Publication: Monitor Volume: 5 Issue: 152

On August 3, the leadership of the United Tajik Opposition (UTO) officially announced the disbandment of its armed detachments. The announcement caps a two-year process, which was mandated by the inter-Tajik peace agreement signed in Moscow in 1997, and whose official completion took considerably longer than originally envisaged. The disbandment seems in any case to be complete only “officially”–a significant qualifier attached to the announcement in most reports–rather than in reality. The UTO’s reluctance to fully disarm is a consequence of the government’s nonfulfillment of most of its political commitments–limited though they had been in the first place–under the Moscow agreements. The opposition is being pressured to give up its residual military leverage in return for mere promises by the government to tolerate opposition parties and conduct correct elections (see the Monitor, May 6, 20, June 28, July 30).

The UTO had until now managed to stretch successive deadlines for “announcing the completion” of its disarmament. On July 30, the opposition issued a protest against government packing of the central and local electoral commissions ahead of the national referendum and elections. In an accompanying statement on July 30, the UTO announced that it found it impossible to meet the latest disarmament deadline–August 1. Yet only two days after that, under government and international pressure, the UTO declared that it had completed the disbandment of its detachments and it no longer had any military forces. The UTO is no longer a military organization and continues only as a political one, the declaration underscored, calling on the government to lift the ban on political parties and their press and pave the way for fair elections.

The United Nations Secretary General’s acting special envoy to Tajikistan, Paolo Lembo–whose office had added to the pressure on the opposition–now sermonized the government that “the international community hopes that it will not be disappointed” with the conduct of the elections. In Moscow, Foreign Ministry spokesman Vladimir Rakhmanin hailed the opposition’s step, but called for the speediest completion of the process, specifically for the full disbandment of all UTO units, the liquidation of arms stockpiles and the incorporation of all registered UTO guerrillas into government military units. Rakhmanin urged the United Nations Mission of Observers in Tajikistan (UNMOT) to verify the UTO disarmament in UTO-controlled mountain areas. The Russian military for its part does not venture into those areas.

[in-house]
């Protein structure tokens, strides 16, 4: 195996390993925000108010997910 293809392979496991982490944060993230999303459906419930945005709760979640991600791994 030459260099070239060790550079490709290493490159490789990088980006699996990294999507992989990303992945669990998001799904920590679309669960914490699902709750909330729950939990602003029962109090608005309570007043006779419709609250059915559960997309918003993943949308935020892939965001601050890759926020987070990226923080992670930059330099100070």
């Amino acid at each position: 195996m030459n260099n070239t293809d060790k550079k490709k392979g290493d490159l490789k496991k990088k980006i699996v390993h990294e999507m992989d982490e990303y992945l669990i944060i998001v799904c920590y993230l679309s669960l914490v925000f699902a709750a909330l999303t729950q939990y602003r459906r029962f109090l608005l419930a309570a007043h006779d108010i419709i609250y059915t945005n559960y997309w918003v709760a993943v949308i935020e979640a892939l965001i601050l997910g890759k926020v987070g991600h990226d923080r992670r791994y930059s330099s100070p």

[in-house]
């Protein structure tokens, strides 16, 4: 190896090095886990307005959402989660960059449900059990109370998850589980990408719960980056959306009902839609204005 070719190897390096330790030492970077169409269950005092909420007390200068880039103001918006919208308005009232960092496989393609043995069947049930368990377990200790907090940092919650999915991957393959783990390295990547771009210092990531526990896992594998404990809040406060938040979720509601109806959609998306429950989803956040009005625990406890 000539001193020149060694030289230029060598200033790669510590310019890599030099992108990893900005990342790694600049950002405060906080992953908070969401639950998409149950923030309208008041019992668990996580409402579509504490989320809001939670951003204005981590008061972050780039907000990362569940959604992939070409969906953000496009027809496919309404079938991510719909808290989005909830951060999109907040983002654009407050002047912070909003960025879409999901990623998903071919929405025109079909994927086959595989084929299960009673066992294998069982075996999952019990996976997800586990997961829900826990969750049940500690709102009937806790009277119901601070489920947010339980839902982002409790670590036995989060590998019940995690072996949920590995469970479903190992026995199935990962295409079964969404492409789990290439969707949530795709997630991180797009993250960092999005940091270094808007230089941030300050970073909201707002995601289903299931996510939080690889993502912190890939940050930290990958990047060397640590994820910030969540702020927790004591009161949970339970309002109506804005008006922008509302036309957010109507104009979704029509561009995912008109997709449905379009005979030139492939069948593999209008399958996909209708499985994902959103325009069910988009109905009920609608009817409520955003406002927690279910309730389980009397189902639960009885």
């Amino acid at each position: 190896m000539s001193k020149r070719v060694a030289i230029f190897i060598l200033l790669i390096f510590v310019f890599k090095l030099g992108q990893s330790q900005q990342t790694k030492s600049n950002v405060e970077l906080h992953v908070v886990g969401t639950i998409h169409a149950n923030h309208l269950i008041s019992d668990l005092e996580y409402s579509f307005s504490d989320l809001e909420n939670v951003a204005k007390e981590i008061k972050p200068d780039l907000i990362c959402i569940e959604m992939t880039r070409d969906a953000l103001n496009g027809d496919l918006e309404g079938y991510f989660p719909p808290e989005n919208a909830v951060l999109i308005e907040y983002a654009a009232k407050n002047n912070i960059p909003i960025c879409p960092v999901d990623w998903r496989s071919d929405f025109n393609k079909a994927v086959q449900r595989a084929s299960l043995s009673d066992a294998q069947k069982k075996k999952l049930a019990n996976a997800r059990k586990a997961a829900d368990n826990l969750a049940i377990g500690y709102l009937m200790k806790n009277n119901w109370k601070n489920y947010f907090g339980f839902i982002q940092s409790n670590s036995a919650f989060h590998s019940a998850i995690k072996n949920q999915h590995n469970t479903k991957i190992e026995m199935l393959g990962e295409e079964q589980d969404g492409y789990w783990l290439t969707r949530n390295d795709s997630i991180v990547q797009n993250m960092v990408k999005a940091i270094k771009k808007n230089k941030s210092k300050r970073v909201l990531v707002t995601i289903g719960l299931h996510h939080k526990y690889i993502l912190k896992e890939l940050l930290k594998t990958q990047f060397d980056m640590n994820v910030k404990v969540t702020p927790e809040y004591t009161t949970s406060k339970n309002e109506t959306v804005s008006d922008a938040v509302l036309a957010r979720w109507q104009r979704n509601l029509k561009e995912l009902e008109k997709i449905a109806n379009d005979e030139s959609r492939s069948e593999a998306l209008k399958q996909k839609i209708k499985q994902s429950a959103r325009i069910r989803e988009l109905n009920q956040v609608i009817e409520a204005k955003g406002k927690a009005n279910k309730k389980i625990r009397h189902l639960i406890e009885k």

On August 3, the joint government-opposition National Reconciliation Commission (NRC) issued an appeal to “the people of Tajikistan”–meaning, in practice, groups in the UTO-controlled mountain areas–to disarm within twenty days; violators will be deemed “opponents of peace.” On August 4, President Imomali Rahmonov issued orders on the fulfillment of UTO’s “public declaration” about its disarmament. These orders give remaining guerrillas and other UTO supporters until August 24 to hand over weapons and ammunition in return for legal immunity. After that date, government troops would use force to disarm the violators and arrest them with criminal prosecution in mind.

Indeed some UTO detachments, and some armed units whose current allegiance is unclear–but which fought on the UTO side during the civil war–continue to exist. This is the case especially in the Tavildara, Jirgatal, Darband and Tajikabad districts of central-eastern Tajikistan. Some units persist in the vicinity of Dushanbe, as is the case with Rahmon Sanginov’s detachment of uncertain allegiance. On June 30, an unidentified armed group machine-gunned a Russian military hospital in Dushanbe during a night attack which lasted several hours; the Russian command downplayed the incident as “hooliganism,” thereby implicitly exonerating the UTO.

Meanwhile the UTO arms stockpiles have for the most part not been revealed to the government, much less handed over as the 1997 agreement had envisaged. On the other hand, some 5,000 UTO guerrillas have been incorporated into the Russian-controlled government forces, and most of them serve dispersed, rather than as distinct units in those forces. Mainly as a result of this measure, the opposition forces’ unilateral disbandment seems to have advanced very nearly to the point of no return. That point will be reached if Rahmonov’s August 24 deadline is complied with in practice, rather than just “officially.” That outcome would leave the upcoming elections and the makeup of the new government at the present government’s discretion (Asia-Plus, Itar-Tass, Radio Dushanbe, July 30-August 4).

[NOTE: This is the final issue of the Monitor before the annual two-week break. Publication will resume on Monday, 23 August 1999.]

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